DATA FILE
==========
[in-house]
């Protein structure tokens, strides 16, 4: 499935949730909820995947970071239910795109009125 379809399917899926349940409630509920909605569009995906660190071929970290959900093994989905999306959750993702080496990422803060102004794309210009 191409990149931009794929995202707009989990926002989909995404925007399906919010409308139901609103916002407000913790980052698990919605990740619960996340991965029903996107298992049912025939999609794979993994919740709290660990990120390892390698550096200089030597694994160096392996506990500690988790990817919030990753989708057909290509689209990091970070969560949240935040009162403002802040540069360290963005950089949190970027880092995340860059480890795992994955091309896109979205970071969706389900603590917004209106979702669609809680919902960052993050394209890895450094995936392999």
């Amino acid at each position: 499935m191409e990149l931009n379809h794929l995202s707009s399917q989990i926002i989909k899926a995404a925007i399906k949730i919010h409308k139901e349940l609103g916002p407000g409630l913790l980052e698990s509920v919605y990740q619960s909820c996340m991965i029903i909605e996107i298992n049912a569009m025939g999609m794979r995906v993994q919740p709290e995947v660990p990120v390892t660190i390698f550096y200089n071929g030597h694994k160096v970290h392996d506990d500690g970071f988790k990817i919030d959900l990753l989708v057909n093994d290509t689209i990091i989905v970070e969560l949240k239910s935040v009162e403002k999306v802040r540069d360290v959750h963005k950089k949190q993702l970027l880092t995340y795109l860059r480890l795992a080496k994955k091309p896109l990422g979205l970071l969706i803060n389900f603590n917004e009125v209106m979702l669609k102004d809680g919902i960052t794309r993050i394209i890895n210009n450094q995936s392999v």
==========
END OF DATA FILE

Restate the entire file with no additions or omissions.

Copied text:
[in-house]
């Protein structure tokens, strides 16, 4: 499935949730909820995947970071239910795109009125 379809399917899926349940409630509920909605569009995906660190071929970290959900093994989905999306959750993702080496990422803060102004794309210009 191409990149931009794929995202707009989990926002989909995404925007399906919010409308139901609103916002407000913790980052698990919605990740619960996340991965029903996107298992049912025939999609794979993994919740709290660990990120390892390698550096200089030597694994160096392996506990500690988790990817919030990753989708057909290509689209990091970070969560949240935040009162403002802040540069360290963005950089949190970027880092995340860059480890795992994955091309896109979205970071969706389900603590917004209106979702669609809680919902960052993050394209890895450094995936392999």
């Amino acid at each position: 499935m191409e990149l931009n379809h794929l995202s707009s399917q989990i926002i989909k899926a995404a925007i399906k949730i919010h409308k139901e349940l609103g916002p407000g409630l913790l980052e698990s509920v919605y990740q619960s909820c996340m991965i029903i909605e996107i298992n049912a569009m025939g999609m794979r995906v993994q919740p709290e995947v660990p990120v390892t660190i390698f550096y200089n071929g030597h694994k160096v970290h392996d506990d500690g970071f988790k990817i919030d959900l990753l989708v057909n093994d290509t689209i990091i989905v970070e969560l949240k239910s935040v009162e403002k999306v802040r540069d360290v959750h963005k950089k949190q993702l970027l880092t995340y795109l860059r480890l795992a080496k994955k091309p896109l990422g979205l970071l969706i803060n389900f603590n917004e009125v209106m979702l669609k102004d809680g919902i960052t794309r993050i394209i890895n210009n450094q995936s392999v």